Mexico pushes through transparency reform

Mexico pushes through transparency reform

Last Friday, Mexico enacted its new transparency reform. In a country which scored 34 out of 100 in Transparency International’s 2013 Corruption Perceptions Index, this amendment to the constitution is a welcome change and will enhance the system through which people access public information.

Our national chapter in Mexico, Transparencia Mexicana, participated in the consultation process leading up to this reform. Together with other civil society organisations, it also engaged in conversations with legislators as well as citizens to ensure that the reform moved ahead amid some resistance.

Why access to information matters

Information is fundamental for making informed decisions. When it is not accessible, corruption can thrive and basic rights might not be realised. When citizens’ right to know is denied, they cannot hold their elected politicians or decision-makers to account for their actions.

Ensuring the disclosure of – and access to – information empowers people and institutions to prevent and fight corruption. Governments must proactively release information about what they do and citizens must proactively utilise it in order to make full use of their rights.

Access-to-information laws are vital for transparency and a key safeguard against corruption. Over 90 countries have passed access to information legislation in the past 15 years, but implementation is patchy. Millions of people still don’t know about these laws or how to use them to their advantage.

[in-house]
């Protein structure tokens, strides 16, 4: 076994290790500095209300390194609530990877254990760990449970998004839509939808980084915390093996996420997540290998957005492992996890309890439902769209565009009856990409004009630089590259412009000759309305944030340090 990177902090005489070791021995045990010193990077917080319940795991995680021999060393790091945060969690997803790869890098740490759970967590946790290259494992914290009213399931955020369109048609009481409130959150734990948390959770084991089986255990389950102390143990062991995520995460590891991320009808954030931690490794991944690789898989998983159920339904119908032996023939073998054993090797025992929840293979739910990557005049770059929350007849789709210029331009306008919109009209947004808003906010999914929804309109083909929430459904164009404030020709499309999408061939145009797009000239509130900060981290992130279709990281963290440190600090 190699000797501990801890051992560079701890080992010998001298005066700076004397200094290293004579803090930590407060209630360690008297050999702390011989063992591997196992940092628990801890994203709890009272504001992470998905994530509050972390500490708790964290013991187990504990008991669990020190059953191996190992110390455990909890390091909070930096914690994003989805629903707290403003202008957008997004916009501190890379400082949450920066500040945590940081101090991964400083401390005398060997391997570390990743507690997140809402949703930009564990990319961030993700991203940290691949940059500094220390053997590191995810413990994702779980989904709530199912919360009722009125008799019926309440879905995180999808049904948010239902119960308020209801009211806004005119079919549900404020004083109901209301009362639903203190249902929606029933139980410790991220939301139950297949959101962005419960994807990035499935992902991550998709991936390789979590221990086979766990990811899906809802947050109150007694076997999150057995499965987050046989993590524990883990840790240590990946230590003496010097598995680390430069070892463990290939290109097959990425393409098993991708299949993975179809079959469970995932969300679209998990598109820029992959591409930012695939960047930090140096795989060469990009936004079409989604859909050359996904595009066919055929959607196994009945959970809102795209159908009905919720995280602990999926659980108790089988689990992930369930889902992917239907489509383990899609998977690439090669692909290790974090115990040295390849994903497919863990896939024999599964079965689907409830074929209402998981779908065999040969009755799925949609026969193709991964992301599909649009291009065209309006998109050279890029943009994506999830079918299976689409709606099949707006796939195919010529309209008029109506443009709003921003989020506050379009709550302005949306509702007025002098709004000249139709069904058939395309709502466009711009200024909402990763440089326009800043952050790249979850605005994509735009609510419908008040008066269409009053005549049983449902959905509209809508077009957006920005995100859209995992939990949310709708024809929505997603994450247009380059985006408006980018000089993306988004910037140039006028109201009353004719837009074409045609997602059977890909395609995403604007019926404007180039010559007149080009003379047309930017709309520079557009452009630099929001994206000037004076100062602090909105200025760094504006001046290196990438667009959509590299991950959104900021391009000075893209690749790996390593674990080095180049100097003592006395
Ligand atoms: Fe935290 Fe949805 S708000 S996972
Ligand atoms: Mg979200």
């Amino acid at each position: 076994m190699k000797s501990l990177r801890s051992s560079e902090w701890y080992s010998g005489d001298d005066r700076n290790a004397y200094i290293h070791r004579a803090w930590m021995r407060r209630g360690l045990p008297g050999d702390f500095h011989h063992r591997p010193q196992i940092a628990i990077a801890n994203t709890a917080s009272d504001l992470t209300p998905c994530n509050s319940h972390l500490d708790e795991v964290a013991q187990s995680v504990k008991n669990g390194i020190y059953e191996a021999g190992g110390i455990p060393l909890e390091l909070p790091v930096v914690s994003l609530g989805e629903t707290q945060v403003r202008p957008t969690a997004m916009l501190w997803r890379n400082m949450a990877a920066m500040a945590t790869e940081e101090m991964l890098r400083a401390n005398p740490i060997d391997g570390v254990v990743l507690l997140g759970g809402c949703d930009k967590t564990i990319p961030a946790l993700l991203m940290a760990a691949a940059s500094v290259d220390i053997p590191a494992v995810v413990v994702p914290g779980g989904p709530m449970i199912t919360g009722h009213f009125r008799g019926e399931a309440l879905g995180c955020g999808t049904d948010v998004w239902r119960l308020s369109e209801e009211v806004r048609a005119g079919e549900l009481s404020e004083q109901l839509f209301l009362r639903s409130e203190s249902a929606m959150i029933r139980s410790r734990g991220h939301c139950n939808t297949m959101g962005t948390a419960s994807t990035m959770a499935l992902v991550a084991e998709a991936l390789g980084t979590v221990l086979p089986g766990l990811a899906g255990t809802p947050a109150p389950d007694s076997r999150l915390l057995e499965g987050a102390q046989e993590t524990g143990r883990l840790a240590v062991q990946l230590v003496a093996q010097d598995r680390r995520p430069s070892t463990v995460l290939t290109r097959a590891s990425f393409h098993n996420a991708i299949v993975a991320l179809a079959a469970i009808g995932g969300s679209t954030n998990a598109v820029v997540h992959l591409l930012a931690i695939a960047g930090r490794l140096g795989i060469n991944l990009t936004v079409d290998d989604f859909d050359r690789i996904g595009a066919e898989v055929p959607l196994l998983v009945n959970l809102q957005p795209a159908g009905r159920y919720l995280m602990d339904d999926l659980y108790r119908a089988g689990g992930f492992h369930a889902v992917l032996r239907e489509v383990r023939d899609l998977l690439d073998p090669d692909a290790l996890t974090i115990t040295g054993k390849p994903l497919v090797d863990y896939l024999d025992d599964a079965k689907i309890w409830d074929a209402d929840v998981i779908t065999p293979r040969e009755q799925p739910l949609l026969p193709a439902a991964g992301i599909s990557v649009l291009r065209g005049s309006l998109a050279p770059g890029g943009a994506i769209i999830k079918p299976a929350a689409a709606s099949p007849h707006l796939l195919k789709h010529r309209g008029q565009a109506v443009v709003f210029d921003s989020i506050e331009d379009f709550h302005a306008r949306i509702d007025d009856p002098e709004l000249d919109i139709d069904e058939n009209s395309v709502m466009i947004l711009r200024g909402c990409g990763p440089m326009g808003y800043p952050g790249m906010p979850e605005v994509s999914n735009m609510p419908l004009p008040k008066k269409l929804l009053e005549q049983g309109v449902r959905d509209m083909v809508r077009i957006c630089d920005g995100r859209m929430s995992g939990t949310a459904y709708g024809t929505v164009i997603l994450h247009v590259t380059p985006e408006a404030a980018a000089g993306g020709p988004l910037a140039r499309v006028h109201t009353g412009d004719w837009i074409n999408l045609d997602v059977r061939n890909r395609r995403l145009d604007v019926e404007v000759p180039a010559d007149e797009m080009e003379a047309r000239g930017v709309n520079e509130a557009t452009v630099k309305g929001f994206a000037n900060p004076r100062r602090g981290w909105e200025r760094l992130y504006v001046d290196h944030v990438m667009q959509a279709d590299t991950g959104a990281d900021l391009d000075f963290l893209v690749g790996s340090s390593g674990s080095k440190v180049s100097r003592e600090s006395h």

What does it actually mean?

Some of the main points of the reform:

Below is an infographic (in Spanish), prepared by Arena Ciudadana, Transparencia Mexicana and Akora, outlining the key changes that the reform will bring:

 

What’s next?

These are the next steps for fully implementing the transparency reform:

For a full timeline of past and upcoming milestones in the transparency reform (in Spanish), click here.

For any press enquiries please contact press@transparency.org

Latest

Support Transparency International

On trial for corruption: Teodoro Obiang, son of the president of Equatorial Guinea

In the first case brought by civil society in France, Teodoro Nguema Obiang Mangue, the son of the president of Equatorial Guinea, is on trial for corruption.

Corruption Reporting Award: Honouring investigative journalism

For the third year Transparency International has sponsored the Corruption Reporting Award as part of the One World Media Awards. Check out this year's winner, Stealing Paradise, a shocking investigation into corruption, intimidation and the sale of idyllic islands in the Maldives.

Glass quarter full? The state of global anti-money laundering in four charts

Out of the hundreds of commitments governments have made to fight corruption and money laundering, one of the easiest to keep track of is to implement the global anti-money laundering standards.

Ukraine takes important first step towards ending corporate secrecy

Ukraine has taken a first step in the fight against corporate secrecy and corruption by agreeing to share data on who ultimately owns and controls Ukrainian companies.

Who doesn’t know the Cayman Islands is a great place to hide money? The Cayman Islands

In May, the Cayman Islands government quietly released a report that just about acknowledges the country's deficiencies at thwarting money laundering.

Your ideas welcome: help us set higher standards in state-owned companies

We need your help to draw up principles for fighting corruption in state-owned enterprises. Please share your ideas!

Brazil: Open data just made investigating corruption easier

All of the official documentation of from Brazil’s biggest corruption scandal – Operation Car Wash or Lava Jato – is now available to search easily online.

Social Media

Follow us on Social Media

Would you like to know more?

Sign up to stay informed about corruption news and our work around the world